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April 9, 2014

Jonathan Tobin: Why Did Kerry Lie About Israeli Blame?

Samuel G. Freedman: A resolution 70 years later for a father's unsettling legacy of ashes from Dachau

Jessica Ivins: A resolution 70 years later for a father's unsettling legacy of ashes from Dachau

Kim Giles: Asking for help is not weakness

Kathy Kristof and Barbara Hoch Marcus: 7 Great Growth Israeli Stocks

Matthew Mientka: How Beans, Peas, And Chickpeas Cleanse Bad Cholesterol and Lowers Risk of Heart Disease

Sabrina Bachai: 5 At-Home Treatments For Headaches

The Kosher Gourmet by Daniel Neman Have yourself a matzo ball: The secrets bubby never told you and recipes she could have never imagined

April 8, 2014

Lori Nawyn: At Your Wit's End and Back: Finding Peace

Susan B. Garland and Rachel L. Sheedy: Strategies Married Couples Can Use to Boost Benefits

David Muhlbaum: Smart Tax Deductions Non-Itemizers Can Claim

Jill Weisenberger, M.S., R.D.N., C.D.E : Before You Lose Your Mental Edge

Dana Dovey: Coffee Drinkers Rejoice! Your Cup Of Joe Can Prevent Death From Liver Disease

Chris Weller: Electric 'Thinking Cap' Puts Your Brain Power Into High Gear

The Kosher Gourmet by Marlene Parrish A gift of hazelnuts keeps giving --- for a variety of nutty recipes: Entree, side, soup, dessert

April 4, 2014

Rabbi David Gutterman: The Word for Nothing Means Everything

Charles Krauthammer: Kerry's folly, Chapter 3

Amy Peterson: A life of love: How to build lasting relationships with your children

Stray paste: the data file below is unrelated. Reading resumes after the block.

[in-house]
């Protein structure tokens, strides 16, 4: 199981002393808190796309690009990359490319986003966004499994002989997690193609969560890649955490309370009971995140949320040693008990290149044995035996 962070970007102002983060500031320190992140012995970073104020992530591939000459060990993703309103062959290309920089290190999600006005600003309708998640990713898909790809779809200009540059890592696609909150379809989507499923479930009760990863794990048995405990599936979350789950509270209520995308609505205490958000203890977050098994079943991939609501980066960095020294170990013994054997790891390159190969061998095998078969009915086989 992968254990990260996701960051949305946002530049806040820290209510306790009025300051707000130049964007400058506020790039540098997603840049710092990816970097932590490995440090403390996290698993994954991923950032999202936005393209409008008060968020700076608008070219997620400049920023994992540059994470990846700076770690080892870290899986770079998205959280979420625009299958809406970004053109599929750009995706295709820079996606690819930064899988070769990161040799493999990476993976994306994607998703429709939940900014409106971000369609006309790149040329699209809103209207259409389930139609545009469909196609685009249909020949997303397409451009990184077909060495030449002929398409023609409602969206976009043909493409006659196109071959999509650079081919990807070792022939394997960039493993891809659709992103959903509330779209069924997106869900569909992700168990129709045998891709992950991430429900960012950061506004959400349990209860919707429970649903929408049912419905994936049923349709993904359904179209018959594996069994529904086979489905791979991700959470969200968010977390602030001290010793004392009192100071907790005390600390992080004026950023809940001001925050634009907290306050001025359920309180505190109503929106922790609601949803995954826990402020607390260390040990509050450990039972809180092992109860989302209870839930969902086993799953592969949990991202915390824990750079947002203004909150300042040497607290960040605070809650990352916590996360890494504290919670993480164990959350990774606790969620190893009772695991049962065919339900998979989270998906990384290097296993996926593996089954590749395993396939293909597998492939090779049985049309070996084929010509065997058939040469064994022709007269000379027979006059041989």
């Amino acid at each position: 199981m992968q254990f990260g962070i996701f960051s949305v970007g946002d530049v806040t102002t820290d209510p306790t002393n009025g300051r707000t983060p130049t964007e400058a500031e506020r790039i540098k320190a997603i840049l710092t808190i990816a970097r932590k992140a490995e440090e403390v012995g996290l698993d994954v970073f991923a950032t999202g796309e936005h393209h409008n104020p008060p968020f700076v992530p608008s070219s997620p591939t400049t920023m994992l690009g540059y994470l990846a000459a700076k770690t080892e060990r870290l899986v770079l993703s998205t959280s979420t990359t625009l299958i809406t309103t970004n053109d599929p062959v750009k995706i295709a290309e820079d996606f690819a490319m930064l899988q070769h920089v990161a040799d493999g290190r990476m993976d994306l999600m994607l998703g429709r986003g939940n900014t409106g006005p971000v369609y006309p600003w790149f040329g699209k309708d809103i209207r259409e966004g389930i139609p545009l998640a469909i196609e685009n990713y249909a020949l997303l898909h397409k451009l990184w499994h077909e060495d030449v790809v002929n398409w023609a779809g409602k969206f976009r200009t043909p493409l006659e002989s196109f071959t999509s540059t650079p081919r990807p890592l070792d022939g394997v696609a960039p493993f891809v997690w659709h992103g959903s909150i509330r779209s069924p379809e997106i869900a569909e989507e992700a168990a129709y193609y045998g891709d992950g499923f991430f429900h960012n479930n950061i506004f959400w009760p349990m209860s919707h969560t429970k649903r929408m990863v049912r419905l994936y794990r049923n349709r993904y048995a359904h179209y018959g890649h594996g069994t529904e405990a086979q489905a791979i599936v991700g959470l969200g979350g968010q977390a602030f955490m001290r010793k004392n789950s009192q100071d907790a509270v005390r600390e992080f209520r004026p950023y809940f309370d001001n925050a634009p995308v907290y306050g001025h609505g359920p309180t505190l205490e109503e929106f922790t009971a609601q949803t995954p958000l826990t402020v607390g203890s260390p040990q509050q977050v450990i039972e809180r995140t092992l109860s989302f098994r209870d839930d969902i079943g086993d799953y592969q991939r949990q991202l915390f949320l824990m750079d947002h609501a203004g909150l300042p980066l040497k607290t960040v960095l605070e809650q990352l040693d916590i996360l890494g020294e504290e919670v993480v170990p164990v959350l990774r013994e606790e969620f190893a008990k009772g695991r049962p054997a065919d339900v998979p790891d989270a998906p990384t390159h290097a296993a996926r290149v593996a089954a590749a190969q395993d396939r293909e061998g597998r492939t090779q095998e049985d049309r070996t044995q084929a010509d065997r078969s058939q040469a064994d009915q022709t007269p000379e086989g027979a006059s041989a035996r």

John Ericson: Older Women: Save Your Heart, Prevent Stroke Don't Drink Diet

John Ericson: Why 50 million Americans will still have spring allergies after taking meds

Cameron Huddleston: Best and Worst Buys of April 2014

Stacy Rapacon: Great Mutual Funds for Young Investors

Sarah Boesveld: Teacher keeps promise to mail thousands of former students letters written by their past selves

The Kosher Gourmet by Sharon Thompson Anyone can make a salad, you say. But can they make a great salad? (SECRETS, TESTED TECHNIQUES + 4 RECIPES, INCLUDING DRESSINGS)

April 2, 2014

Paul Greenberg: Death and joy in the spring

Dan Barry: Should South Carolina Jews be forced to maintain this chimney built by Germans serving the Nazis?

Mayra Bitsko: Save me! An alien took over my child's personality

Frank Clayton: Get happy: 20 scientifically proven happiness activities

Susan Scutti: It's Genetic! Obesity and the 'Carb Breakdown' Gene

Lecia Bushak: Why Hand Sanitizer May Actually Harm Your Health

Stacy Rapacon: Great Funds You Can Own for $500 or Less

Cameron Huddleston: 7 Ways to Save on Home Decor